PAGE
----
Day's Inn Talk
Citizens' Rights Meeting
December 11, 2001
By Nathan Lapp
Marcella and I sometimes feel as though we would just like to silently disappear. Just shake the dust off our feet and book out of here. But we do have a lot of attachments and friendships here and I guess we owe our friends an explanation.
Most people I know are pretty happy with the way things are because they have plenty to eat, a good car, home and good friends. I have all of these things, too, and for this I must give my country a little credit. But I'm not blinded by the fact there is an awful lot wrong in this country....and that there is much to fear here if you are a person to stand on principles.
Four years ago, we were informed by a phone call from our milk company that the IRS was going to take a large sum of money from us due to false information about workers that they claimed we were hiring. Many of you (and I will remember this for a long time) came to our defense and even helped us pay the fine. A lot of people came out and helped us plead our cause before the people and to the government via an organized march at the Federal building in Jamestown and via petition that begged the government to leave us alone.
But after all of that happened, we decided that if they came after us again we would sell our cows and find something else to do for a living. That happened this spring. We were again faced with a heavy penalty from the IRS and New York State Workman's Compensation Board (because we could not conscientiously comply with their demands), so we had our cows auctioned off. We paid our fines and got a fresh start, but with a bad flavor in our mouths about doing business in this country.
In the meantime, I began to think seriously about a safer place to raise a family and this is the main reason we have decided to leave the country. Make no mistake about it. I FEAR MY GOVERNMENT. I have seen enough of what our government does to know that our safety is at risk. There are too many unreasonable, immoral and dishonest things that my government wants people to comply with. I have no desire to continue subjecting myself to this, much less to raise a family in this environment.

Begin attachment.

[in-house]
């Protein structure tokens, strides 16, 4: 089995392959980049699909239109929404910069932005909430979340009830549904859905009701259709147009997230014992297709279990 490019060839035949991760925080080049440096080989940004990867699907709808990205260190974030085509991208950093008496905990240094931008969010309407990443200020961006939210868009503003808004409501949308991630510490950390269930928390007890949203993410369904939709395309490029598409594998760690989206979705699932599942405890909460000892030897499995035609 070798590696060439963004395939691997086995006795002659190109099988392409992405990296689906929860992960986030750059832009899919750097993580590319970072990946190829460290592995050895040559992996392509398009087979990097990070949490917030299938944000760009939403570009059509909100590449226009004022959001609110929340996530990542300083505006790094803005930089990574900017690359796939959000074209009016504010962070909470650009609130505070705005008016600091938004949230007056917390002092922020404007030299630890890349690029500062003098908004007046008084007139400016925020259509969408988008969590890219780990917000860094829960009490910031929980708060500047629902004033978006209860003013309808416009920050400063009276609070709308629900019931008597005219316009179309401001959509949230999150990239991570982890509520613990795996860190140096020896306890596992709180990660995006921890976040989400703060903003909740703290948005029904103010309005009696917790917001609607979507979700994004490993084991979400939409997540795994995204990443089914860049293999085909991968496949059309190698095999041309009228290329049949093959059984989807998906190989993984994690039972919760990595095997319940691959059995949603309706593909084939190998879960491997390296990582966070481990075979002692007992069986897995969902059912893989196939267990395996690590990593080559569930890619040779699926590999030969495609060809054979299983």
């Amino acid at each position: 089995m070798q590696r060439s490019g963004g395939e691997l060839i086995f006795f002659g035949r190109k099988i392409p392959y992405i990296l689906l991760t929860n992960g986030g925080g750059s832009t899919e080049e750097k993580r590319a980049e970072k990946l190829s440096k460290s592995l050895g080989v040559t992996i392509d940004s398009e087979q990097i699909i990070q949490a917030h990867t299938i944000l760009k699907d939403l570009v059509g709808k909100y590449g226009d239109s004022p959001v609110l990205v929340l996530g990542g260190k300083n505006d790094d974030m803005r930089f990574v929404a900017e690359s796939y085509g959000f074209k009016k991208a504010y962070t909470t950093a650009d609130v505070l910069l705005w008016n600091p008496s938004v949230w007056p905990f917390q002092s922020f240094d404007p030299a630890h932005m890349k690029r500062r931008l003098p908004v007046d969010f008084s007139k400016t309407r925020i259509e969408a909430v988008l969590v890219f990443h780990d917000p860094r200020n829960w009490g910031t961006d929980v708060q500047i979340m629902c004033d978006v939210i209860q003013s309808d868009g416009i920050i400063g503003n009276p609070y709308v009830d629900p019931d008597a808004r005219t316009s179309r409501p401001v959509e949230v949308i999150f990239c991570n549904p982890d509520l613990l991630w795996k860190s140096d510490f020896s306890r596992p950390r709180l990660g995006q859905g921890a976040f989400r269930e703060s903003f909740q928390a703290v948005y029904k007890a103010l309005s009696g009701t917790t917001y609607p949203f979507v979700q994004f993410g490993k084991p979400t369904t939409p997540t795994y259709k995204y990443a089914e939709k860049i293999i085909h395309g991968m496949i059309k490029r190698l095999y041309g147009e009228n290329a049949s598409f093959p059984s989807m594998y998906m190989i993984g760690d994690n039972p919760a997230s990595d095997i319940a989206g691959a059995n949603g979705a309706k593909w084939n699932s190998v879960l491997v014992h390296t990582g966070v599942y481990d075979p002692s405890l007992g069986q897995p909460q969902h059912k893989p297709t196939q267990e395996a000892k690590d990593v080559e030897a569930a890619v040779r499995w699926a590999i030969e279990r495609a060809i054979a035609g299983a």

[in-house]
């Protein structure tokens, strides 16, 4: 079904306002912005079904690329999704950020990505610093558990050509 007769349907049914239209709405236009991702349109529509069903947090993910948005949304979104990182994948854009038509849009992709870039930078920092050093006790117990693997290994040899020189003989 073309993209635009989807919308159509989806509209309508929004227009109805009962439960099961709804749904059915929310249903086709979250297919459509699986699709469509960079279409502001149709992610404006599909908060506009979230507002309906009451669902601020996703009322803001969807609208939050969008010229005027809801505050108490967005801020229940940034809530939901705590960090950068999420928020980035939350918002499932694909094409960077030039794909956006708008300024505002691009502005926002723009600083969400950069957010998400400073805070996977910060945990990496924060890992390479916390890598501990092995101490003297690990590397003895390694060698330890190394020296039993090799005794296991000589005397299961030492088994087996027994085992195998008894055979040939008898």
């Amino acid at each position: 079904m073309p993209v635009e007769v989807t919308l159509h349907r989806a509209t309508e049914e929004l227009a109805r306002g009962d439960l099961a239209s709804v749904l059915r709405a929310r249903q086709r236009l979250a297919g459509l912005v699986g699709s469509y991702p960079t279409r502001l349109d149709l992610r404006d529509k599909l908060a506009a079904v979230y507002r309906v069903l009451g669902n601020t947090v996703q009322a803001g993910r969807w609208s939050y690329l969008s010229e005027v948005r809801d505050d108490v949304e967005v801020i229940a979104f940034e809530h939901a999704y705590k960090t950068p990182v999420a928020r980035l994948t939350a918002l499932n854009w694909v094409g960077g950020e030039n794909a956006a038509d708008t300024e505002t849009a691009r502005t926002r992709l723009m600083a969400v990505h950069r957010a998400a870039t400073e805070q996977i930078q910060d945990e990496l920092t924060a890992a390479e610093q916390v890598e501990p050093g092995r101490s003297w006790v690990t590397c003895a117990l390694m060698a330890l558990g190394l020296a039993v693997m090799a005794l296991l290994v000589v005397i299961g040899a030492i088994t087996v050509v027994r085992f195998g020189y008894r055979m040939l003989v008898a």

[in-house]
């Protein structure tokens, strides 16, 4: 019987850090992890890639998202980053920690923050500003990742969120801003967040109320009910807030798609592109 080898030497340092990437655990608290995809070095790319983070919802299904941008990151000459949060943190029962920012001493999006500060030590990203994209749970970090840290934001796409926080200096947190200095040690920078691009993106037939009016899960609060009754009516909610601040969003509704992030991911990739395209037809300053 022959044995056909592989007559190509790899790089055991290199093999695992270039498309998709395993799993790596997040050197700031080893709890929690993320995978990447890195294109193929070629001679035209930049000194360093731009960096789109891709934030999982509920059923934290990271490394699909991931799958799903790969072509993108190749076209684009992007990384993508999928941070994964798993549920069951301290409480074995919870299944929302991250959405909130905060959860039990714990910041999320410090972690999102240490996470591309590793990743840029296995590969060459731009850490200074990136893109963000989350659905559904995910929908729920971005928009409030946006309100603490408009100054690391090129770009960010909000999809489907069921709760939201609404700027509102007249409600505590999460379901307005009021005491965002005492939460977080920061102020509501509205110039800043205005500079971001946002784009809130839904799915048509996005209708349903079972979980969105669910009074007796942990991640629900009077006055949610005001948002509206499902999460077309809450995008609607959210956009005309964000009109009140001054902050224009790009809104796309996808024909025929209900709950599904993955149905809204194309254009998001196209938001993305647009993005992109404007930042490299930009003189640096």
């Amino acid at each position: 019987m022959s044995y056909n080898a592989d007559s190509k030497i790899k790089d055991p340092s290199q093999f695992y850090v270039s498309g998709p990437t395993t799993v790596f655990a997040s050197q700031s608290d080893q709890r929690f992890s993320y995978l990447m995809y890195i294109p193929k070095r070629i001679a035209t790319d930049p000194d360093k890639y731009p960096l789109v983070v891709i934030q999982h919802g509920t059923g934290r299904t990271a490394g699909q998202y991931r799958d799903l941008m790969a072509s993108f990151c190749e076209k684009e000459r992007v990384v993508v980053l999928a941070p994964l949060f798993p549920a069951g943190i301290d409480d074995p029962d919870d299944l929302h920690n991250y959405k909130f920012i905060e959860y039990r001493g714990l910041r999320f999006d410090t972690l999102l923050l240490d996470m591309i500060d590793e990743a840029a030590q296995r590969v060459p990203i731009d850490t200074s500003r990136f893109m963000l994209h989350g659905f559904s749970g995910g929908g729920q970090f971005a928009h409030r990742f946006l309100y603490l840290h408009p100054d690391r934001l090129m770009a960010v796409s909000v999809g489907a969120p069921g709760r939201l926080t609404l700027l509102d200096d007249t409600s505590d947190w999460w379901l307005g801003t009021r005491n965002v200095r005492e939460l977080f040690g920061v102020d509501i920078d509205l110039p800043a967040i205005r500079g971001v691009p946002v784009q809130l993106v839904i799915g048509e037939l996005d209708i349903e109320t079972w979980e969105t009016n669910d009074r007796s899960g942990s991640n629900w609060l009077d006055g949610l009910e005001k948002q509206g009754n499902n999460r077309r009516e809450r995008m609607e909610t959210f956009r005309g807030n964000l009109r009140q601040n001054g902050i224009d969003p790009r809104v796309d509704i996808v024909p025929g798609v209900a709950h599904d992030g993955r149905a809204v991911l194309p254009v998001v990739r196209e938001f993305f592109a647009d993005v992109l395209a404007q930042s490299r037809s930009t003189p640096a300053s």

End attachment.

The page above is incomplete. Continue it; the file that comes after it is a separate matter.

But I have many fond memories of the people and places that have been near to me for the last thirty years. We have experienced both good and bad things, and both have been part of my learning. I guess it's not until one is preparing to leave one's homeland that one realizes what an important role others have played in your life. The environment that we all are placed in becomes the testing ground for our conduct, our growth, and our faith.
I can't help reflecting on the things I've accomplished, and wanted to do but failed to accomplish, during the last ten or fifteen years. I have a lot of respect for the people I've come to know who cared enough to come to these meetings, who were compelled to gather with us at various events, court hearings or public demonstrations. We had in common a certain passion for justice that compelled us to act on behalf of fellow citizens. And that is how we were able to accomplish what we did. I have a lot of respect, too, for those who helped us during the times when my own family was put down by certain government authorities.
But we cannot let fondness of people and places get in the way of a rational and timely decision. And that decision for me is: it's time to move on.